M.L.B.’s Juggernauts Set to Clash After a Season of Extraordinary Numbers

In the National League, the Dodgers will try to become the first team since the 1923 Yankees to return to the World Series after losing two in a row. The Dodgers’ division series opponent will be the Nationals or the Milwaukee Brewers, who meet in Washington on Tuesday in the N.L. wild-card game. The St. Louis Cardinals — who clinched the N.L. Central title on Sunday — will face the Atlanta Braves in the other N.L. division series.

The Dodgers set their franchise record for victories by beating the Giants on Sunday, and believe they are poised for their first championship since 1988. That is the longest drought of any team in the field that has won a title, though three teams — Milwaukee, Tampa Bay and Washington — are seeking their first.

“I think our depth is as good as it’s ever been,” the infielder and outfielder Chris Taylor said this month. “Top to bottom, this is probably the strongest team that we’ve had, and I think our pitching is stronger as well — arguably the best starting rotation we’ve ever had.”

While the Dodgers have good reason to trust in Walker Buehler, Clayton Kershaw and Hyun-Jin Ryu, no team boasts a better big three than the Astros, with Justin Verlander, Gerrit Cole and Zack Greinke, who combined to go 59-16 this season.

Verlander and Cole were the first teammates to each record 300 strikeouts since Randy Johnson and Curt Schilling did it for Arizona in 2002. Cole, who earned his 20th victory on Sunday, finished with 326 strikeouts, the most by an A.L. pitcher since Nolan Ryan in 1977. Strikeouts have risen across the league each season since 2008, with an increase of more than 1,300 this year, to 42,823.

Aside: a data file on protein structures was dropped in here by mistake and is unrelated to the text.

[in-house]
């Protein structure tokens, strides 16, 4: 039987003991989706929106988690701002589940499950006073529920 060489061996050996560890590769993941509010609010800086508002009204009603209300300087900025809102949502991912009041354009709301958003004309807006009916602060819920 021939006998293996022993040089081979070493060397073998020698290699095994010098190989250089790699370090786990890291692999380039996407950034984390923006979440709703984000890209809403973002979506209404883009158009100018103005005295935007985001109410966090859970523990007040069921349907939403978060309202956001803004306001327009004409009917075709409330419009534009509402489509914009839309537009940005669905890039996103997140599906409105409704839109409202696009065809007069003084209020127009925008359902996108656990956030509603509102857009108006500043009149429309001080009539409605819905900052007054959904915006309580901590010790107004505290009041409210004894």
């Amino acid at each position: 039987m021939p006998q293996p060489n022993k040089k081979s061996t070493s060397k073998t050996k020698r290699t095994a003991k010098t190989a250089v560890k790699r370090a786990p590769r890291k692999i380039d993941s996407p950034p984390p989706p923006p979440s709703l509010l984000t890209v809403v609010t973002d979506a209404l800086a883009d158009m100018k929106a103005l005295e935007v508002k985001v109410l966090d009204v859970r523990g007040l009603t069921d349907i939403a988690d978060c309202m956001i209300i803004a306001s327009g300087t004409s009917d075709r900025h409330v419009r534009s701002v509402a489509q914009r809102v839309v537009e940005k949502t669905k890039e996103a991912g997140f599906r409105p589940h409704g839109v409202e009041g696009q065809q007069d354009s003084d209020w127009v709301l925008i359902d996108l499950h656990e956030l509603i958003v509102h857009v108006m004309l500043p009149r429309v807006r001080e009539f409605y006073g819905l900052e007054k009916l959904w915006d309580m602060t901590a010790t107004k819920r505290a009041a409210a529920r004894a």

Hitters also obliterated the home run record, bashing 6,776 homers — 671 more than the previous record set in 2017. The Mets’ Pete Alonso hit the most this season with 53, setting a major league record for rookies. The Mets were one of 15 teams that either set or tied their single-season record for home runs.

For all the gaudy numbers, though, there was also this: zero. That is the number of intentional walks issued by the Astros, while every other team allowed at least 10. Intentional walks have been officially tracked since 1955, and the Astros’ staff became the first to go a full season without one.